A growing number of people are opting to have partial knee replacement surgery, surgeons have revealed.
According to a paper in the Journal of the American Academy of Orthopaedic Surgeons, many patients suffering from knee osteoarthritis are now benefiting from the procedure, which offers faster rehabilitation time and tends to preserve a more normal knee function.
Dr Todd Borus, co-author of the study and an orthopaedic surgeon in Vancouver, Washington, revealed: "A major challenge in orthopaedics is treating younger patients with knee replacements.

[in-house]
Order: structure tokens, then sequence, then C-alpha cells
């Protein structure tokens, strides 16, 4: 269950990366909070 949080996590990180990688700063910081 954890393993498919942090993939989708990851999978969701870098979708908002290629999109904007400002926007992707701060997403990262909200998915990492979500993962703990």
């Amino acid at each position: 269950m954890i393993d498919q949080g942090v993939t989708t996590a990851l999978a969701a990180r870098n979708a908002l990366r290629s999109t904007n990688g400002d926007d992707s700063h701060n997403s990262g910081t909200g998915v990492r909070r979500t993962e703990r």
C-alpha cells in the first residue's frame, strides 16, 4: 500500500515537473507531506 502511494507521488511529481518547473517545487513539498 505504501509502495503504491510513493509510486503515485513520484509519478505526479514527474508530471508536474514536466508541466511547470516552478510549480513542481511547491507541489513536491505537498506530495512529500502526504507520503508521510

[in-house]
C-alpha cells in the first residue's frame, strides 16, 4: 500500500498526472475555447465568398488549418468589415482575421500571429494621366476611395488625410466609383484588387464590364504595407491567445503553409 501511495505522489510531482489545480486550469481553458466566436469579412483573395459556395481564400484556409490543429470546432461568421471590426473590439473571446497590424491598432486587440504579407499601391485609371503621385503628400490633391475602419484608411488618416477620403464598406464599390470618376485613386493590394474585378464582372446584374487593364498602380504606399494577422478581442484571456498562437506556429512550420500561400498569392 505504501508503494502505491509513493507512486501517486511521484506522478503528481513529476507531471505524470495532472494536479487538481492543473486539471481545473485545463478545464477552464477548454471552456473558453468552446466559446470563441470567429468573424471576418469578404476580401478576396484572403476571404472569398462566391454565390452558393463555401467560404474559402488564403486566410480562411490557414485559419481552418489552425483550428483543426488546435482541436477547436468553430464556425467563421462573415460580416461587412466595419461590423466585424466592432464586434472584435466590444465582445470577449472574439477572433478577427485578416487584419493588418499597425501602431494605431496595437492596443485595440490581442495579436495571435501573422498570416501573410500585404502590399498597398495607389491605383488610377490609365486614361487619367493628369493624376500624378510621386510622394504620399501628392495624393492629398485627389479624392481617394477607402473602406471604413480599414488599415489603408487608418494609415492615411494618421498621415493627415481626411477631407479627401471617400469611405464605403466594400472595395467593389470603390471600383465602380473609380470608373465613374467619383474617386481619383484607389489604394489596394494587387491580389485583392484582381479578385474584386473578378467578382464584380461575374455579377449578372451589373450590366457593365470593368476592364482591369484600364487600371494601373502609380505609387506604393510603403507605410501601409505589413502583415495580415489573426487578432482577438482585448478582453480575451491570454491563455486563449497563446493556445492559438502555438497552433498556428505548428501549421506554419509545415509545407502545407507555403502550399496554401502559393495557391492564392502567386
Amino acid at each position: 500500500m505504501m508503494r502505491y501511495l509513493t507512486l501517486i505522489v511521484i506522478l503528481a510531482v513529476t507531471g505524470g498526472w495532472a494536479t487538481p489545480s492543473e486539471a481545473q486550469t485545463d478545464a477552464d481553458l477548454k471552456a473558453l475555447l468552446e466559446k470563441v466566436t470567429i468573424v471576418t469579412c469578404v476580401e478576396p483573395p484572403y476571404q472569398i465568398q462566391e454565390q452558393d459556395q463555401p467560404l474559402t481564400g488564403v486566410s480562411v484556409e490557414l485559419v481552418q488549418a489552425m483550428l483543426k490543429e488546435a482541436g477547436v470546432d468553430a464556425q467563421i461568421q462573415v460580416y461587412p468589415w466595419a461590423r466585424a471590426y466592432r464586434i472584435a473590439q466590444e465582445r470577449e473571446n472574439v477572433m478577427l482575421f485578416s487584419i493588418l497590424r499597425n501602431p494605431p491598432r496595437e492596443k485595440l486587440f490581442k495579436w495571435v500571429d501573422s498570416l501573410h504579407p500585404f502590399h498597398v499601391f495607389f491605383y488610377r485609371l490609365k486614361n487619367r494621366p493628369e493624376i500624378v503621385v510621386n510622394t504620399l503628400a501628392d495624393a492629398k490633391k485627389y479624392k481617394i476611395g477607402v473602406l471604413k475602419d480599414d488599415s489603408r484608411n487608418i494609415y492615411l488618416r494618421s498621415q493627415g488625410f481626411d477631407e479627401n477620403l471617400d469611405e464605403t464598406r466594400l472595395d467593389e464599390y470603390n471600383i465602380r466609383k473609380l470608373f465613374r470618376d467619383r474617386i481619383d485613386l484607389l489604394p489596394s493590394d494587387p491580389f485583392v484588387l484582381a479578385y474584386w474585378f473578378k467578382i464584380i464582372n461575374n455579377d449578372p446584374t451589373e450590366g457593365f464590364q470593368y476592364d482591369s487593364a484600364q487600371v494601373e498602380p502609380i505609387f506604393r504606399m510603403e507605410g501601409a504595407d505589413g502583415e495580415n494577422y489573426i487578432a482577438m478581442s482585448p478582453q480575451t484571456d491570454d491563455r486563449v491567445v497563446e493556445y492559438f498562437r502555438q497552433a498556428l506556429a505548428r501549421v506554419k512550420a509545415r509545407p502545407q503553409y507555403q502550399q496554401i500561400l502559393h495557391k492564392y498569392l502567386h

"With baby boomers being more active and wearing out their knees earlier, partial knee replacements are an option in treating these younger and more active patients."
However, the expert noted that partial knee replacement surgery is not suitable for all patients.
He commented: "The criteria for partial knee replacements are still relatively strict. The arthritis has to be well confined to one part of the knee. Even though the techniques and implants are improving, not everyone is a candidate."
Over nine million British people have arthritis, of which osteoarthritis is one of the most common forms.